These are some of the restricting factors he encountered in his first publication on local musics In this situation, it makes sense that he should begin his study with a survey of the material culture of music in the form of musical instruments. His work on the tympani book prepared him for studying musical instruments. Kirby did not train in the range of disciplines that succeeding generations of ethnomusicologists would study. We can lament the lack of the empirical fieldwork methods of social anthropology, for example.
The result is that we do not find in his work many aspects of the music cultures that he studied and which we would expect today. There are transcriptions of short snatches and longer passages of music, occasional well-observed drawings of an instrument or a detail, and so on. This necessitates a great deal of painstaking archival work to bring these musicians into history with, perhaps, a biography, as some of the best South African historical writing has achieved. He was not alone in this regard, as social science research tended to present anonymous subjects. This remains the practice where ethics require or the individual requests anonymity.
The result is a discourse about the music of ethnic group X, rather than the possibility of considering the practice of individuals. It has the effect of rendering the material depersonalised, and, given the contemporary prevailing trends in South Africa, assigned to an ethnic grouping that functioned as discrete siloes.
Kirby was not alone in this social evolutionary approach, which was common in the social sciences in South Africa in the s. He published many of his African music research articles in this journal, and was influenced by and even took his lead from the discourse of Bantu Studies at Wits and beyond. Kirby followed theories about the prehistory and history of southern African populations and, in particular, was influenced by Raymond Dart, Wits professor of Comparative Anatomy, in theorising the development of the peoples and music cultures of southern Africa.
Firm adherence to two theories, social evolutionism and diffusionism, guided his work, feeding directly and indirectly into the currents of scientific racism in South African theory and public discourse. That Kirby was strongly influenced by these streams of theorising is evident in this book, and he maintained these ideas even in his later writings, though the social evolutionist strand was contested in the South African academy. Riches abound in the text, which are not negated by dated theory and language.
Among many instances of thoughtfulness in this correspondence, one is typical—a intervention to secure tax relief for Kwalakwala, a field consultant. Kirby had spoken to the magistrate in Bloemhof and followed up with a letter delivered by hand to the official to assist an ailing and impoverished man in his seventies. This Kirby, who contributed richly to the social and artistic life of Johannesburg and Cape Town, does not appear in this book, though his wit, charm and humanity sparkle in his memoirs and in odd corners of his writing.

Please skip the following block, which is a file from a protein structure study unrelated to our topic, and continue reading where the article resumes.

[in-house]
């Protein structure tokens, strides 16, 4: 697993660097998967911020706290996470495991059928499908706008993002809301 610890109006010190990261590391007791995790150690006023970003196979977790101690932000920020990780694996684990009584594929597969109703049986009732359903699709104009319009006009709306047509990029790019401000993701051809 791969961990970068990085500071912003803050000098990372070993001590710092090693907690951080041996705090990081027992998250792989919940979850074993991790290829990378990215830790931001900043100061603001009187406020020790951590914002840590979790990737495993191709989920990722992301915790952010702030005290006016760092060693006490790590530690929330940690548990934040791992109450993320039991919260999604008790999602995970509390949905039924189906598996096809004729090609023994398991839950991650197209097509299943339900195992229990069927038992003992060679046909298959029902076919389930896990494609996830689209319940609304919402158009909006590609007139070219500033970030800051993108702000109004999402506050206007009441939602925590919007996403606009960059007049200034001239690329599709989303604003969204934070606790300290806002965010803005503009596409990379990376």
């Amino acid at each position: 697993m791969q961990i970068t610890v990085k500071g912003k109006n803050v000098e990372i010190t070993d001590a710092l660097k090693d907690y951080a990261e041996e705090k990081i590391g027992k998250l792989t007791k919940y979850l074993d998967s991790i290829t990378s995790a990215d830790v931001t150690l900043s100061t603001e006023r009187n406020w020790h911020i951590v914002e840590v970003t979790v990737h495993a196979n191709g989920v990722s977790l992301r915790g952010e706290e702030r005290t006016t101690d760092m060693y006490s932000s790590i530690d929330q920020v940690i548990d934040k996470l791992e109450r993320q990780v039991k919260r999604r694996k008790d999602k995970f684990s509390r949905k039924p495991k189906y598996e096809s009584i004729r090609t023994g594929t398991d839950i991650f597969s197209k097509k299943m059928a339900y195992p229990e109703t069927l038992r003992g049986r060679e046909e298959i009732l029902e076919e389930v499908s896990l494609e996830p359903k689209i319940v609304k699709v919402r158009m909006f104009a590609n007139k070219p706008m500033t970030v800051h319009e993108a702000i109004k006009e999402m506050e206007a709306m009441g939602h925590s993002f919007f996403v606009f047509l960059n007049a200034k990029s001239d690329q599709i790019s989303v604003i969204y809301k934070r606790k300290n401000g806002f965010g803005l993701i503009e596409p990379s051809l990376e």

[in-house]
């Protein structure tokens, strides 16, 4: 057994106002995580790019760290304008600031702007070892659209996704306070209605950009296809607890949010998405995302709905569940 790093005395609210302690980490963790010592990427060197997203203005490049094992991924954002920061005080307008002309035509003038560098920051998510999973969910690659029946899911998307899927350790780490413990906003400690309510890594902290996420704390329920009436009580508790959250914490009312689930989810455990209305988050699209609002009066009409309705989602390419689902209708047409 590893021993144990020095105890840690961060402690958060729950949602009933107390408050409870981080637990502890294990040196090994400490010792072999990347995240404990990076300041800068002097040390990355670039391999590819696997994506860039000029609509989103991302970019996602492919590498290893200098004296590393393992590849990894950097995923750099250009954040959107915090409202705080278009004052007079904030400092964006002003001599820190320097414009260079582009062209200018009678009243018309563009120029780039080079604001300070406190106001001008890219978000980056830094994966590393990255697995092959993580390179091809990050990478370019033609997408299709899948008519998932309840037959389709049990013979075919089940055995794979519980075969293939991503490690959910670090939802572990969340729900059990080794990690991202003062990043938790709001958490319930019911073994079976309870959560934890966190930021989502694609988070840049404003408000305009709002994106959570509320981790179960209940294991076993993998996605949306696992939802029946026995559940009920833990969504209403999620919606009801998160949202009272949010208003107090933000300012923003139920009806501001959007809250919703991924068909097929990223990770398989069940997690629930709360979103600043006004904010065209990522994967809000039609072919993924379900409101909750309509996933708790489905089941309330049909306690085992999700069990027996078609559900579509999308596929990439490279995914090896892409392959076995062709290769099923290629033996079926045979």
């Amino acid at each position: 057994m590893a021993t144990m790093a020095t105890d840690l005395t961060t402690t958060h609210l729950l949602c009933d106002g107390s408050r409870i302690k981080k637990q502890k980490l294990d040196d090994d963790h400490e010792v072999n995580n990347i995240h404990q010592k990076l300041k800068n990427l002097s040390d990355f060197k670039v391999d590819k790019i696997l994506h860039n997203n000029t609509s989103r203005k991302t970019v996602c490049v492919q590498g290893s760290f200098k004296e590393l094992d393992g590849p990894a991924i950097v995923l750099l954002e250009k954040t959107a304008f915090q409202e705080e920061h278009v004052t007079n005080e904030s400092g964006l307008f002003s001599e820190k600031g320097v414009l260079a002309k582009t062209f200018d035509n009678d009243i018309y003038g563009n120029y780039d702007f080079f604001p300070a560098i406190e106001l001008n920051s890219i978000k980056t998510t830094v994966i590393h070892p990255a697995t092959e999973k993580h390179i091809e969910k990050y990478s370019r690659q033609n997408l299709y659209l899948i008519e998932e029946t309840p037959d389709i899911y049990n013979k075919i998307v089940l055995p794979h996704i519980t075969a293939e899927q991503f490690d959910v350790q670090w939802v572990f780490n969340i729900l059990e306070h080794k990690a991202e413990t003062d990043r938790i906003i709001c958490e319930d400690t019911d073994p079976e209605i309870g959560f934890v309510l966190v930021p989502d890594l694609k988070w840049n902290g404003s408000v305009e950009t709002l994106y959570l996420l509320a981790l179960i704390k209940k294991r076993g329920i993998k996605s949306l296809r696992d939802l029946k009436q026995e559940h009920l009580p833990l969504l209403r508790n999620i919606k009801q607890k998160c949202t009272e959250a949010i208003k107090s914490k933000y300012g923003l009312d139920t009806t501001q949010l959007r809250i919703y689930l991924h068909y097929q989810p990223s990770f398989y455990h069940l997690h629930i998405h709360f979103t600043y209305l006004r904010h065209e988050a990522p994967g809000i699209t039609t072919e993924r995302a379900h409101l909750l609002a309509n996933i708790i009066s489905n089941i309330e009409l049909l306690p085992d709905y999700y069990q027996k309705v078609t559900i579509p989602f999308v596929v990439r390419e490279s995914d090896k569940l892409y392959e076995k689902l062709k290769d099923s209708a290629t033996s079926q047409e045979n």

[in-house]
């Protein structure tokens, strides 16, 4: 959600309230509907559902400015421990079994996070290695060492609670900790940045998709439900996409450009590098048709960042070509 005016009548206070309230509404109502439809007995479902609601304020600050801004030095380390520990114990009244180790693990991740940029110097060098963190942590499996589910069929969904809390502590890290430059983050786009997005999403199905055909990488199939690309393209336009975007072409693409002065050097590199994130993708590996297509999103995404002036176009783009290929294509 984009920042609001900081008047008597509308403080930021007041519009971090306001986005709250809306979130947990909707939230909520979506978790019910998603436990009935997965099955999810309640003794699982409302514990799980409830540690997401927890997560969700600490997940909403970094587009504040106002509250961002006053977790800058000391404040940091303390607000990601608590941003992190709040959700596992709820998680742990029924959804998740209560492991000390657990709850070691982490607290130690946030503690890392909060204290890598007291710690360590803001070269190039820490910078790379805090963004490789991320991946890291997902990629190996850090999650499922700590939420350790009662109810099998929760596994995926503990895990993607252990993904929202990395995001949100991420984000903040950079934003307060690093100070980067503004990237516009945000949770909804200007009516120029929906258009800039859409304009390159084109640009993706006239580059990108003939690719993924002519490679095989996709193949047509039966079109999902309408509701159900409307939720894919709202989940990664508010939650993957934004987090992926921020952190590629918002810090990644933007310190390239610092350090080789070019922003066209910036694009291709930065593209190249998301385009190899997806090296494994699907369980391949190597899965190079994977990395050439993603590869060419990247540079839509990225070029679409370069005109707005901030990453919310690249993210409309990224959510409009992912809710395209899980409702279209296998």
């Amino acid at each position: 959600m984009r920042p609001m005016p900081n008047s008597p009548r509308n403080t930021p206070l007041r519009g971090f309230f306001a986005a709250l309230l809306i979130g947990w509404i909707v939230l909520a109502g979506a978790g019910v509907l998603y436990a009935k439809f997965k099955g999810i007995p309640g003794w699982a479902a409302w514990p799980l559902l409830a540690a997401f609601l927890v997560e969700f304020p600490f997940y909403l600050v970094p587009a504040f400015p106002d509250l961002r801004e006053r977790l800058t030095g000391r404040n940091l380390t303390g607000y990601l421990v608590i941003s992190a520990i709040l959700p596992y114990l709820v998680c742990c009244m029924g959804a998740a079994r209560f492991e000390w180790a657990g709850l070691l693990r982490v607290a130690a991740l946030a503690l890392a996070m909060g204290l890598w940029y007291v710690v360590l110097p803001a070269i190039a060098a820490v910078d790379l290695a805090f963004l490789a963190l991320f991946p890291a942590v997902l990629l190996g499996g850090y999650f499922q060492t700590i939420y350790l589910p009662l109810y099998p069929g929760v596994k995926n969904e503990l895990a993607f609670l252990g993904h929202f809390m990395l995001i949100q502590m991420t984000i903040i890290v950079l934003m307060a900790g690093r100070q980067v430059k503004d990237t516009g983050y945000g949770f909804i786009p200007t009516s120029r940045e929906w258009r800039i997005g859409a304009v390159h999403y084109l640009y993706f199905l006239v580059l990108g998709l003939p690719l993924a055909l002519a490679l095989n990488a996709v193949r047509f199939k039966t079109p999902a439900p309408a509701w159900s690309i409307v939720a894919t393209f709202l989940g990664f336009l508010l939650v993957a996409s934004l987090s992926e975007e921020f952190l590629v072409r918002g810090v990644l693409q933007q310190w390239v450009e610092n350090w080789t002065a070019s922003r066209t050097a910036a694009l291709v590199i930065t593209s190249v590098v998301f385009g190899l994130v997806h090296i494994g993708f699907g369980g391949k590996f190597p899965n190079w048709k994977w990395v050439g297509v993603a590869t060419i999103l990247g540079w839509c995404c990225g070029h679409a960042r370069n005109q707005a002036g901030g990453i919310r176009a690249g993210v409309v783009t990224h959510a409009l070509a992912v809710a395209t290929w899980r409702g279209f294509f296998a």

The wax cylinder recordings, too, have become severely degraded, and only a few minutes of sound have been recovered from these. Blacking, John. In South African music encyclopedia , vol. Edited by J. Cape Town: Oxford University Press.
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Burchell, William John. Travels in the interior of southern Africa. Dubow, Saul. Scientific racism in modern South Africa. Johannesburg: Witwatersrand University Press. In Africa today: a multidisciplinary snapshot of the continent in Edited by Peter F. Alexander, Ruth Hutchison and D.
Canberra: Australian National University. Hamilton, Carolyn. History in Africa , Kirby, Percival Robson. Some old-time chants of the Mpumuza chiefs. Bantu Studies , 2 1 My museum of musical instruments.
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Lucia, Christine. The world of South African music. UK: Cambridge Scholars. Olwage, Grant. Scriptions of the choral: The historiography of black South African choralism. SAMUS Without such assistance it would have been impossible for me to cover so large a field, for in the course of my investigations I have had to travel many thousands of miles. I undertook no fewer than nine special expeditions to distant native areas, as well as many shorter excursions.
On these expeditions I frequently lived in native kraals, and participated in the musical performances of the people, the only way, in my opinion, for a European observer to learn and understand the principles underlying native music. In this book my chief aim has been to attempt to supply specific and detailed information, and to correlate to some extent the earlier and often rather vague generalizations on the subject which have appeared in the works of travellers.